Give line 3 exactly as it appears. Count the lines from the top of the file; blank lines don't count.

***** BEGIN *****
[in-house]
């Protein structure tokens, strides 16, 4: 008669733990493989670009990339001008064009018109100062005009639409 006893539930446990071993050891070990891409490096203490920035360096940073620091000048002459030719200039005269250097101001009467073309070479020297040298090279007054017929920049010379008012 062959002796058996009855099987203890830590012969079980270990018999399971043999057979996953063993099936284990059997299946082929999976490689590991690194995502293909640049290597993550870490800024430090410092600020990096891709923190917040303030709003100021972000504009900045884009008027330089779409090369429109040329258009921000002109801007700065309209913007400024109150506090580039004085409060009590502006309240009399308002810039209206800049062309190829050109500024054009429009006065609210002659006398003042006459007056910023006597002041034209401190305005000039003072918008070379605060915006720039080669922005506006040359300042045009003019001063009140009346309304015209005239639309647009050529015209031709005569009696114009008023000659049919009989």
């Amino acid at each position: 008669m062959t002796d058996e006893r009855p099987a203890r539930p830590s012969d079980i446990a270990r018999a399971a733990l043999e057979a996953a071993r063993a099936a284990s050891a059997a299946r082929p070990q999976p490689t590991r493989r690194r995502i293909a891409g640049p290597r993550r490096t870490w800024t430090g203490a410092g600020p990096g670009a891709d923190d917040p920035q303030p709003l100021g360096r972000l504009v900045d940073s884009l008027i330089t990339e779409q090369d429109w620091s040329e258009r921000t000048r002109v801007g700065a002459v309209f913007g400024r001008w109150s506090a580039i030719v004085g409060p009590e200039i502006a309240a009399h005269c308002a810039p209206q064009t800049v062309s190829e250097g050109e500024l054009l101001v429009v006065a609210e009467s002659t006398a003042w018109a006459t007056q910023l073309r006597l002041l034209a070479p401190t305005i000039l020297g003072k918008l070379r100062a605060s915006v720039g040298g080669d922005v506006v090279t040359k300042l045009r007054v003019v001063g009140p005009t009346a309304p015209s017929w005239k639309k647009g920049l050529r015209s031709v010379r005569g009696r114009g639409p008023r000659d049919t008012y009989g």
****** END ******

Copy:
């Amino acid at each position: 008669m062959t002796d058996e006893r009855p099987a203890r539930p830590s012969d079980i446990a270990r018999a399971a733990l043999e057979a996953a071993r063993a099936a284990s050891a059997a299946r082929p070990q999976p490689t590991r493989r690194r995502i293909a891409g640049p290597r993550r490096t870490w800024t430090g203490a410092g600020p990096g670009a891709d923190d917040p920035q303030p709003l100021g360096r972000l504009v900045d940073s884009l008027i330089t990339e779409q090369d429109w620091s040329e258009r921000t000048r002109v801007g700065a002459v309209f913007g400024r001008w109150s506090a580039i030719v004085g409060p009590e200039i502006a309240a009399h005269c308002a810039p209206q064009t800049v062309s190829e250097g050109e500024l054009l101001v429009v006065a609210e009467s002659t006398a003042w018109a006459t007056q910023l073309r006597l002041l034209a070479p401190t305005i000039l020297g003072k918008l070379r100062a605060s915006v720039g040298g080669d922005v506006v090279t040359k300042l045009r007054v003019v001063g009140p005009t009346a309304p015209s017929w005239k639309k647009g920049l050529r015209s031709v010379r005569g009696r114009g639409p008023r000659d049919t008012y009989g």